So what happens if you garbage an image – is the moment lost forever? That’s the dilemma I faced this week as I began the arduous task of sorting through the hundreds, perhaps thousands of photos that fill albums, dresser drawers and closet space at my mom’s condo. The irony is that she has left this place, now living in an assisted living facility, yet her memories remain.
The snapshots are the stuff of life, photos of my family when we were growing up in Columbus, tossed together with a wide assortment of images from my parents when they were kids and shortly after they met in the 1940s.
Add to this photographic mélange our extended families – wives, children, nieces, nephews and grandkids – distant relatives and friends of my folks and you have both the photographic heartbeat of my parent’s lives and a melancholy mess!
Do I keep the blurred image of my mom, walking onto a cruise ship, someone’s hand gently resting on her shoulder? What about a black and white photo of my dad, I think, surrounded by three girls, all smiling and all sitting atop the hood of a 1930s-era Ford?
How best to handle the hundreds of photos that document family happenings and events – birthdays and bar mitzvahs; vacations and reunions; weddings, anniversaries and all those fading and blurred baby pictures of all our children?
If I toss away a photo of my Aunt Ester, a lovely woman and my father’s only sister, am I throwing away a part of my family’s life? If that’s a concern, what about the scratched and torn photos of my uncles when they were youngsters, their stories yet to be told?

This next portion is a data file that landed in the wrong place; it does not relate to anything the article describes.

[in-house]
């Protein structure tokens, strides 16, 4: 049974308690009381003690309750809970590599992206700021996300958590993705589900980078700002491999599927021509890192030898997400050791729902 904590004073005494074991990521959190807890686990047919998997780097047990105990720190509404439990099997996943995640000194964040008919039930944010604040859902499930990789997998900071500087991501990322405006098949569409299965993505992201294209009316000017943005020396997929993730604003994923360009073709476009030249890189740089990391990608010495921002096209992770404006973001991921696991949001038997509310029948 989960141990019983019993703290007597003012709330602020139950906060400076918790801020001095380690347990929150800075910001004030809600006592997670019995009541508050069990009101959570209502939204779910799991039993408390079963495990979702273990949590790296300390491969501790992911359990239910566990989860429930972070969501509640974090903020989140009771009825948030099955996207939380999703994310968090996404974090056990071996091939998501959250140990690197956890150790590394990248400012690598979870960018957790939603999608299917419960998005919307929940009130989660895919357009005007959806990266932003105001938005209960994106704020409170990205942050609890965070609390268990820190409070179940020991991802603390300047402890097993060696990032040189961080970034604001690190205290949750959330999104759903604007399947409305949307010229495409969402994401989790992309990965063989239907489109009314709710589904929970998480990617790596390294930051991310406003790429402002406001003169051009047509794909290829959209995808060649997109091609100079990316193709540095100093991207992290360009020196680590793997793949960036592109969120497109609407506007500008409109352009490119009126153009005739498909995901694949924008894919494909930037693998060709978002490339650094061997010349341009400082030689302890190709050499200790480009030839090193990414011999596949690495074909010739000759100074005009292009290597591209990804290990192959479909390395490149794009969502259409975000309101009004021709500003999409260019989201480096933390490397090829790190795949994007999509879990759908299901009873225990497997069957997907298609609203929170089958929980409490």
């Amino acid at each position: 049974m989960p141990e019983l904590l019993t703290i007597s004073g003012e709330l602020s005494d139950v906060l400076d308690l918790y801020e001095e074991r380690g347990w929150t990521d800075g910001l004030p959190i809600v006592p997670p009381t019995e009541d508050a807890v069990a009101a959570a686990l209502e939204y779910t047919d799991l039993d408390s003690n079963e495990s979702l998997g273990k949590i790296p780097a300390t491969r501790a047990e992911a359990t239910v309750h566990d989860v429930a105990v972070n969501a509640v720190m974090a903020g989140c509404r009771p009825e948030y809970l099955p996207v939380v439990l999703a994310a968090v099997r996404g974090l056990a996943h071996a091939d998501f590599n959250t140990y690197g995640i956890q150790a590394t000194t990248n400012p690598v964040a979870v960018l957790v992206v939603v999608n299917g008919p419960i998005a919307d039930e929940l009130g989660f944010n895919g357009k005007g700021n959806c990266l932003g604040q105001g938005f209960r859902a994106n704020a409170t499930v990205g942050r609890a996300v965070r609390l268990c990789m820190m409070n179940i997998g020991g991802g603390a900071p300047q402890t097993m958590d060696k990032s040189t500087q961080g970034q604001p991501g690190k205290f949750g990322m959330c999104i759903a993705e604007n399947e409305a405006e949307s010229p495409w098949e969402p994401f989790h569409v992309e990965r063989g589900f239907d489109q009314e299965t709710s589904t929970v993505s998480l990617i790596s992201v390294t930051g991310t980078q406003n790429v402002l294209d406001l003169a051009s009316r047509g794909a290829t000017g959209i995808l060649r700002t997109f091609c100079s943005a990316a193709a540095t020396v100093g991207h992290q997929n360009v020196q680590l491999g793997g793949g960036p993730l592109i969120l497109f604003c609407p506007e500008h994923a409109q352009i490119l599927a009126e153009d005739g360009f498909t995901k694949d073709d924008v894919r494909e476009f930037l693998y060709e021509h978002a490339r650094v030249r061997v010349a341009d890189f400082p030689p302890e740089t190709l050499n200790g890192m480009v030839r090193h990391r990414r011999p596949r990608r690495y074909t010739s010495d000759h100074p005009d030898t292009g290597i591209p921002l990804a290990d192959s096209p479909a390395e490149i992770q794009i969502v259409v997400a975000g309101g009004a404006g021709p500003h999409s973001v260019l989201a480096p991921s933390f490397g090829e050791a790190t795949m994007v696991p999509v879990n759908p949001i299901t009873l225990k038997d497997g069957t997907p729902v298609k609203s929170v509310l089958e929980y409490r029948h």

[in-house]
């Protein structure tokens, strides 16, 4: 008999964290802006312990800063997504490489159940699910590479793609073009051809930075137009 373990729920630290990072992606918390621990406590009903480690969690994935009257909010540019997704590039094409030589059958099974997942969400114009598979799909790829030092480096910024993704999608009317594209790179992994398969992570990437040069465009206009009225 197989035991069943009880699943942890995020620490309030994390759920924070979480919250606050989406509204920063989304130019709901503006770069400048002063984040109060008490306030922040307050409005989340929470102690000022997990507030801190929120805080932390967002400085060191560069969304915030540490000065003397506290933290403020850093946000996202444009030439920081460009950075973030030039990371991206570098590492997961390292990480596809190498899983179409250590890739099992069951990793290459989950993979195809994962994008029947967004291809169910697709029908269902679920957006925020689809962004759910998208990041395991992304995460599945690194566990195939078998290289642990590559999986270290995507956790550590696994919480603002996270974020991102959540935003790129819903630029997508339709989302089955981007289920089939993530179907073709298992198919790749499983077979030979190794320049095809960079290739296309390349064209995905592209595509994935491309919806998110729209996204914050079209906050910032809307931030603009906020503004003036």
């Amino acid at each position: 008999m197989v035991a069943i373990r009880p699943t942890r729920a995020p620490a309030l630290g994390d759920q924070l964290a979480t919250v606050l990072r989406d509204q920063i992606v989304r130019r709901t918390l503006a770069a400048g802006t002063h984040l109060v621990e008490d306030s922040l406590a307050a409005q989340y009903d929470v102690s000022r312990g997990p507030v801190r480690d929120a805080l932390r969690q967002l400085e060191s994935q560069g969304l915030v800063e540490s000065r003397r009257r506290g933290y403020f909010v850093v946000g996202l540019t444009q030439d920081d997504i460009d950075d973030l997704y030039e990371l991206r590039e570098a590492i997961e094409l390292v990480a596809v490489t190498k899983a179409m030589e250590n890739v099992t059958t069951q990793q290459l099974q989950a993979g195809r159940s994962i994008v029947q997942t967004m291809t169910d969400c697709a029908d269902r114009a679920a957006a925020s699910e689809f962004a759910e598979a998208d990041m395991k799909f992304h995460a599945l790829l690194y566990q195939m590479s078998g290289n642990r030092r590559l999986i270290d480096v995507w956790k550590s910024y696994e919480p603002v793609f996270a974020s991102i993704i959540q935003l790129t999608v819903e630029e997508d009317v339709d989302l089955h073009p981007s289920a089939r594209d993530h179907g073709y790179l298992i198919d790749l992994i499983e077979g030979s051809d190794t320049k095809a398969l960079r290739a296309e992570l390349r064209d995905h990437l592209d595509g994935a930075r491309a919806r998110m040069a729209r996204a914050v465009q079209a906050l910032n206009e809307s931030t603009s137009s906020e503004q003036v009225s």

Trash those photos and have I in some fashion trashed their hopes and dreams or, more reasonably but just as troubling, tarnished their memories?
I don’t think so. There are two types of people in the world when it comes to holding onto stuff – those who hold tightly and those who let go. I pretty much think stuff is stuff and that life, ultimately, is a collection of memories.
Photos, of course, are all about capturing memories, a moment in time memorialized on a piece of paper – today digitalized and stored on a chip. It’s nice, really nice, to be able to wrap your hands around a memory – that instant when your child was born, the day you walked along the beach with your honey, that really special vacation you shared with your young family when all seemed possible and you still had hair!
But none of those memories, at least for today, can be taken from me. They are packed away in my personal hard drive – my head, perhaps my heart – easily accessible.
That said, I want my family to decide what to keep and what to trash. So there are now at least six piles of photos waiting to be sorted, lots of memories and lots of blurred images. Each can decide what to hold onto and what best fits in their minds and hearts.
And I’ll allow Robert Fulghum, probably best known as the author of “All I Really Need to Know I Learned in Kindergarten,” to have the last word today:
“Photographs are precious memories … the visual evidence of place and time and relationships … ritual talismans for the treasure chest of the heart.”